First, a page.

A growing debate is underway in Germany over the supposed market power and influence of large asset managers. Where a web of cross-shareholdings once controlled large German corporations in what was referred to as “Germany, Inc.,” some critics now say that faceless Anglo-Saxon funds are gaining control over many companies listed on Germany’s benchmark DAX index.
Several academic studies from the United States have now posed the theory that the concentration of ownership among large asset managers in companies from a specific industry (known as “common ownership”) leads to less competition and promotes social imbalances in society.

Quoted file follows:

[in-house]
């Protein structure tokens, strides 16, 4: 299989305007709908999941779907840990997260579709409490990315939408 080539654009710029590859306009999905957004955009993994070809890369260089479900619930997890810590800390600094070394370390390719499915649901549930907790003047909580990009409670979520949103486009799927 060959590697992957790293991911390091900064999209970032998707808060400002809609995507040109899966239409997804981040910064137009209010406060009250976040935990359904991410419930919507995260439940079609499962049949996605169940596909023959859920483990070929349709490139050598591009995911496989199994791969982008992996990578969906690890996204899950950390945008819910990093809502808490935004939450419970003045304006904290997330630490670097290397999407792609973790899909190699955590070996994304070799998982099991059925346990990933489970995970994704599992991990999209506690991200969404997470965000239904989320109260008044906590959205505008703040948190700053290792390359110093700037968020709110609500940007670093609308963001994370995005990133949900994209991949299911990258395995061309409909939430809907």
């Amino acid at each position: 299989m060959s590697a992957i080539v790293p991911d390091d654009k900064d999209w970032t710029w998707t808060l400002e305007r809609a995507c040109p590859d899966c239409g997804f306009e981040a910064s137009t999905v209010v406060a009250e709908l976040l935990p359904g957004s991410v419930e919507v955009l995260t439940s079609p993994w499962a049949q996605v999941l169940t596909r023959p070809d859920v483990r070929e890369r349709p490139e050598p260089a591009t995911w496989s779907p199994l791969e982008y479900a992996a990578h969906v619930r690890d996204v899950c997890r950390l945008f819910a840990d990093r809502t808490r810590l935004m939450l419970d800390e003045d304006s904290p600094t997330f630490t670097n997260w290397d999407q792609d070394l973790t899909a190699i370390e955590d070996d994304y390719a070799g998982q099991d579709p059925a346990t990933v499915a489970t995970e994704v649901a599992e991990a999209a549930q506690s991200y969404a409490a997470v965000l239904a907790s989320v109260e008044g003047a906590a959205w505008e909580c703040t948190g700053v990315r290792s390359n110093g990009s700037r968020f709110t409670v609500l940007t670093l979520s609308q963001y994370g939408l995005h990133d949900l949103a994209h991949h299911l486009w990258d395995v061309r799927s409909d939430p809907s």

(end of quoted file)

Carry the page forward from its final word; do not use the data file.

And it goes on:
Unfortunately, much of the current debate and broader discourse over the power and size of asset managers is subjective and ignores a key aspect: Asset managers such as BlackRock do not own the shares in many companies. They are trustees and do not invest with their own assets, but exclusively with the assets their customers entrust to them.